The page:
IBM

Feeling lonely? Let IBM’s Watson match you with a therapist

Feeling lonely? Let IBM’s Watson match you with a therapist

Therapy can be a useful tool for those with deep-seated issues or anyone who needs a sounding board for life's big decisions. Seeking a therapist is now seen as a way to reach out for help instead of a strange act of narcissism. When it comes to finding a therapist, a good match can make a world of difference. Picking a practitioner from the Yellow Pages is a complete crapshoot; now, IBM's Watson is lending its supercomputing power to creating ideal matches between patients and therapists on Talkspace, an online, licensed therapy provider that you can access from your smartphone.

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IBM supercomputer Watson can treat cancer

IBM supercomputer Watson can treat cancer

IBM's powerful supercomputer, Watson, can make calculations at superhuman speeds, making connections between analyzed data that humans might miss. This is exactly why a team of oncologists plans to use Watson to guide cancer therapies at fourteen different cancer institutes in America and Canada. The hospitals are paying IBM a subscription fee to access the supercomputer. Watson will be especially useful to oncology institutes as cancer doesn't have a one-size-fits-all protocol. Sure, we imagine it's as simple as radiation or chemotherapy, but sometimes tumor cells induce odd mutations in surrounding cells, making them impervious to standard treatments.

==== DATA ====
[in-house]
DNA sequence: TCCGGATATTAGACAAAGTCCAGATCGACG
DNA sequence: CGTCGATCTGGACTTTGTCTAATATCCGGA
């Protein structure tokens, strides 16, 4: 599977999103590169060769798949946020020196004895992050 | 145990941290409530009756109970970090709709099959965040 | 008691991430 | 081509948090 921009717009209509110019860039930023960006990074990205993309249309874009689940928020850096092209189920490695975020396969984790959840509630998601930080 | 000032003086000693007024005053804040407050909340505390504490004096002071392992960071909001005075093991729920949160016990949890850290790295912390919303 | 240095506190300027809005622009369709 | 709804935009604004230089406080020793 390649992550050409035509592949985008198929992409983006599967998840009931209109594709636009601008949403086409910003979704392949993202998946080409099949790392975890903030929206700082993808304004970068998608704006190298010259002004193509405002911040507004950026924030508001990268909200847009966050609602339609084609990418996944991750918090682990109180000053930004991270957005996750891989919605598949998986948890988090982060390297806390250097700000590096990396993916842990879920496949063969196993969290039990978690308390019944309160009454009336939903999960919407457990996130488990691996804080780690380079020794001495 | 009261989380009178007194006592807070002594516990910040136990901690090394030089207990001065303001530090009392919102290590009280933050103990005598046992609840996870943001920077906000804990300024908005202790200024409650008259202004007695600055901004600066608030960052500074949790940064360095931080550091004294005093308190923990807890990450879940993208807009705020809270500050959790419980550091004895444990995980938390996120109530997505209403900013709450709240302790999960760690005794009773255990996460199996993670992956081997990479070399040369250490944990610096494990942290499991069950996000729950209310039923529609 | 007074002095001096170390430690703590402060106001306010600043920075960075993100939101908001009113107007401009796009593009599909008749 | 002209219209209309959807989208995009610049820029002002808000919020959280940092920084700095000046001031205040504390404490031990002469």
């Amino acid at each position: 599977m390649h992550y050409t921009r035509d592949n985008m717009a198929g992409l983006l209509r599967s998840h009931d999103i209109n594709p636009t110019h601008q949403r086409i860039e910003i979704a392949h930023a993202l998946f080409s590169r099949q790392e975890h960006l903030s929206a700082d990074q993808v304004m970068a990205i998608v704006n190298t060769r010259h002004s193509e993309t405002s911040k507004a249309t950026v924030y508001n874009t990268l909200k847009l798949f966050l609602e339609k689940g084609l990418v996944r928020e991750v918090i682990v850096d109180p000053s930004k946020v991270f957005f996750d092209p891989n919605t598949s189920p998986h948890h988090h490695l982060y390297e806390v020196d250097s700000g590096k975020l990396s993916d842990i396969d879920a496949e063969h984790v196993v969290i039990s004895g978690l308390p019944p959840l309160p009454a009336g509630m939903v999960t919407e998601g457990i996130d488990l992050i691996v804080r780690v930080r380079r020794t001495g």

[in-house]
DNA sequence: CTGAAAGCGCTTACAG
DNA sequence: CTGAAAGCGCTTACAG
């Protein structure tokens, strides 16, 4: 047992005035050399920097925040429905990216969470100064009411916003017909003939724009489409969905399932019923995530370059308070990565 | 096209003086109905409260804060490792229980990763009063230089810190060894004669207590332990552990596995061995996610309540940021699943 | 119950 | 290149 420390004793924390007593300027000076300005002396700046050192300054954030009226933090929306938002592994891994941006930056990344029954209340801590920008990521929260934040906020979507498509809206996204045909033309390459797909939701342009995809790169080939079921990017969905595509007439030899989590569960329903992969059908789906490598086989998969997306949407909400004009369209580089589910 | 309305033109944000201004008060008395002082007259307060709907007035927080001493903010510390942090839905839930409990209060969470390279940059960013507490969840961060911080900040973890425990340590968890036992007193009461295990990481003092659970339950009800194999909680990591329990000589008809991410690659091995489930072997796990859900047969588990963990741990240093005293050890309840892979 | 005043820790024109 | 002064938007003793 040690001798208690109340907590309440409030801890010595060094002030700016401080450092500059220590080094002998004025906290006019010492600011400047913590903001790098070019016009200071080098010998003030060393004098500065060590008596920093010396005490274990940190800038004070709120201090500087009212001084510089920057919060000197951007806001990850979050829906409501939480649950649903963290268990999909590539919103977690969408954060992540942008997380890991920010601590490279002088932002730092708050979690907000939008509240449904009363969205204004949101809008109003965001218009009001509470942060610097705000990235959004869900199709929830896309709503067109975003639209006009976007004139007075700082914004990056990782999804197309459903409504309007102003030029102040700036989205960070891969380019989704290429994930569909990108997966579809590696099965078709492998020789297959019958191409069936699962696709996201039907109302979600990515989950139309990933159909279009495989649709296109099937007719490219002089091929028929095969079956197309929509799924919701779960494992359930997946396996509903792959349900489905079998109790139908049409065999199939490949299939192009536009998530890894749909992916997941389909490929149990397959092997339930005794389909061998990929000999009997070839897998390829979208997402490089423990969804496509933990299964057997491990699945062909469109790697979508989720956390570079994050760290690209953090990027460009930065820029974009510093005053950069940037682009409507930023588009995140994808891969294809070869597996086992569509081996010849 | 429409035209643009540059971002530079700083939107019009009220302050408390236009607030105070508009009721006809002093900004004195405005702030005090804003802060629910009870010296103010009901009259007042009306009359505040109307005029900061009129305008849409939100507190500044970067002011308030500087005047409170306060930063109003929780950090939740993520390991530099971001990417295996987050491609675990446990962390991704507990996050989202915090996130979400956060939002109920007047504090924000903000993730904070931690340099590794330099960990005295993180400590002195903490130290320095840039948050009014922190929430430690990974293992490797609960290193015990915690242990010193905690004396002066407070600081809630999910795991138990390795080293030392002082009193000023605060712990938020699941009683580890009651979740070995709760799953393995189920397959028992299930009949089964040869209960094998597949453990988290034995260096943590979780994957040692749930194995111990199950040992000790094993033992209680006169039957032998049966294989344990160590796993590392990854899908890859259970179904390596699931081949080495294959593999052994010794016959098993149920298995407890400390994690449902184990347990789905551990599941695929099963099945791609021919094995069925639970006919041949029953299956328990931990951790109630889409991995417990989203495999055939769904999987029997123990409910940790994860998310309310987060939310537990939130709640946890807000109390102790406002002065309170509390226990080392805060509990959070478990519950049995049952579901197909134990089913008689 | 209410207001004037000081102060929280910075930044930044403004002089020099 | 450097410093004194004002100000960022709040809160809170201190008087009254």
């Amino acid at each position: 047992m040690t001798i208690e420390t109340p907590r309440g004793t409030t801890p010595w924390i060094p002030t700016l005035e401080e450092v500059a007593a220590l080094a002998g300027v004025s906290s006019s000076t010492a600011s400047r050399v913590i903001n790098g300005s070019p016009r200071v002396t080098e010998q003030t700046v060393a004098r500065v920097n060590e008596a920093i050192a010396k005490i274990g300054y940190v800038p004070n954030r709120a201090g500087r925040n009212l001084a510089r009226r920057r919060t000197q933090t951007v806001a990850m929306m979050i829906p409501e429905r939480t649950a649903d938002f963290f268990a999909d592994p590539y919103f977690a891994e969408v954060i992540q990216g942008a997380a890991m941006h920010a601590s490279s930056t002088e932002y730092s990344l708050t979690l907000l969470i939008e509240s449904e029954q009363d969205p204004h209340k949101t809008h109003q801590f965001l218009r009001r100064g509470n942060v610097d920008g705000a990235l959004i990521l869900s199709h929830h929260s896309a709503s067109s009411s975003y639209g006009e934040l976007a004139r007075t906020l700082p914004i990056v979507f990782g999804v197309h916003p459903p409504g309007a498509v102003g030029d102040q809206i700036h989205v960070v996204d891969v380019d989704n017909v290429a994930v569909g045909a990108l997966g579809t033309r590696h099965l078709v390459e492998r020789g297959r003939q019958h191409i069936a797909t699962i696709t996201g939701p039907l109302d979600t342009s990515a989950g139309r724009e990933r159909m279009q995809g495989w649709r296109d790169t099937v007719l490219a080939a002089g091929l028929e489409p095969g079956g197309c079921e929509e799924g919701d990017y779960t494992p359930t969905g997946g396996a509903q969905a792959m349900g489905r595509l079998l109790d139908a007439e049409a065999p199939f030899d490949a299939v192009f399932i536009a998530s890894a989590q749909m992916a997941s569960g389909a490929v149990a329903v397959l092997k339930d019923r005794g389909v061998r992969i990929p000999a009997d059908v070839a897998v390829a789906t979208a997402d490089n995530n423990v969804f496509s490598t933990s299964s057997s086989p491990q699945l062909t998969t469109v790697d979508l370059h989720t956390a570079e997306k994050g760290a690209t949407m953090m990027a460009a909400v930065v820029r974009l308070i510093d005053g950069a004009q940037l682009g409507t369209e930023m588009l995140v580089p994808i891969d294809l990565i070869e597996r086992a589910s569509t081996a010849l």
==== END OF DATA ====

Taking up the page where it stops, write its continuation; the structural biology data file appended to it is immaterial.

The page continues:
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Apple, IBM deal will bring iPads to Japan’s elderly

Apple, IBM deal will bring iPads to Japan’s elderly

Apple and IBM have entered an agreement with Japan Post to bring iPads to the elderly. The move is a technological step for Japan Post’s ‘Watch’ service, which leverages postal employees to check in on the elderly now and then. Watch currently costs 1,000 Yen/month ($8.50 or so). Japan Post is government-owned, and operates roughly 24,000 post offices in addition to a large bank. Japan Post is also one of the nation’s largest insurers, and hopes iPads will both scale their Watch service as well as make it easier on everyone involved.

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IBM partners with Apple and others to bring Watson into medicine

IBM partners with Apple and others to bring Watson into medicine